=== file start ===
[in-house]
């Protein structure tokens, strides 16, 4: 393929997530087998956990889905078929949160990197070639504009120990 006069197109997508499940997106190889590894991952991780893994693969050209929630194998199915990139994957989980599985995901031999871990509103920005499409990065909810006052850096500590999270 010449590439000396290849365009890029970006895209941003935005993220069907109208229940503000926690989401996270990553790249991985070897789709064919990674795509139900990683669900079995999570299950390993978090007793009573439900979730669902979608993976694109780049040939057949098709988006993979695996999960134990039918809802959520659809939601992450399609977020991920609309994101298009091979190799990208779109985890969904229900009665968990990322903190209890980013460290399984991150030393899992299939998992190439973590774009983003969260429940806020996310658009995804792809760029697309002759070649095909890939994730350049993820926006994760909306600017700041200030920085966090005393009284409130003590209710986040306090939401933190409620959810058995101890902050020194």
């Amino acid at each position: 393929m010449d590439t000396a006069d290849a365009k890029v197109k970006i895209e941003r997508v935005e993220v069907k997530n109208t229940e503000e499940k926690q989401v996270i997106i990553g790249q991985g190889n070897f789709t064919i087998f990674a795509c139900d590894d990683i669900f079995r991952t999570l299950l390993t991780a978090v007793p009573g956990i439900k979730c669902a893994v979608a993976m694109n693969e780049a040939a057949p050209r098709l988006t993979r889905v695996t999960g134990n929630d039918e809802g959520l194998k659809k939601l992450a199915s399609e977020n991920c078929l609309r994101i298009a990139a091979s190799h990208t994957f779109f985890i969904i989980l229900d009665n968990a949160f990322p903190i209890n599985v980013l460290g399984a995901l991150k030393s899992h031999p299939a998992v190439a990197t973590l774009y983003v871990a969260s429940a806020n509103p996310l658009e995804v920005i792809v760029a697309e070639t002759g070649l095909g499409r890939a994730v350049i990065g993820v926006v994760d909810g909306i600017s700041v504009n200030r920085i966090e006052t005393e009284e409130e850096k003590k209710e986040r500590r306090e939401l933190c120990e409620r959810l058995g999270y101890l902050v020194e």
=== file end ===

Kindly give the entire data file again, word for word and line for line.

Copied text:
[in-house]
């Protein structure tokens, strides 16, 4: 393929997530087998956990889905078929949160990197070639504009120990 006069197109997508499940997106190889590894991952991780893994693969050209929630194998199915990139994957989980599985995901031999871990509103920005499409990065909810006052850096500590999270 010449590439000396290849365009890029970006895209941003935005993220069907109208229940503000926690989401996270990553790249991985070897789709064919990674795509139900990683669900079995999570299950390993978090007793009573439900979730669902979608993976694109780049040939057949098709988006993979695996999960134990039918809802959520659809939601992450399609977020991920609309994101298009091979190799990208779109985890969904229900009665968990990322903190209890980013460290399984991150030393899992299939998992190439973590774009983003969260429940806020996310658009995804792809760029697309002759070649095909890939994730350049993820926006994760909306600017700041200030920085966090005393009284409130003590209710986040306090939401933190409620959810058995101890902050020194």
């Amino acid at each position: 393929m010449d590439t000396a006069d290849a365009k890029v197109k970006i895209e941003r997508v935005e993220v069907k997530n109208t229940e503000e499940k926690q989401v996270i997106i990553g790249q991985g190889n070897f789709t064919i087998f990674a795509c139900d590894d990683i669900f079995r991952t999570l299950l390993t991780a978090v007793p009573g956990i439900k979730c669902a893994v979608a993976m694109n693969e780049a040939a057949p050209r098709l988006t993979r889905v695996t999960g134990n929630d039918e809802g959520l194998k659809k939601l992450a199915s399609e977020n991920c078929l609309r994101i298009a990139a091979s190799h990208t994957f779109f985890i969904i989980l229900d009665n968990a949160f990322p903190i209890n599985v980013l460290g399984a995901l991150k030393s899992h031999p299939a998992v190439a990197t973590l774009y983003v871990a969260s429940a806020n509103p996310l658009e995804v920005i792809v760029a697309e070639t002759g070649l095909g499409r890939a994730v350049i990065g993820v926006v994760d909810g909306i600017s700041v504009n200030r920085i966090e006052t005393e009284e409130e850096k003590k209710e986040r500590r306090e939401l933190c120990e409620r959810l058995g999270y101890l902050v020194e």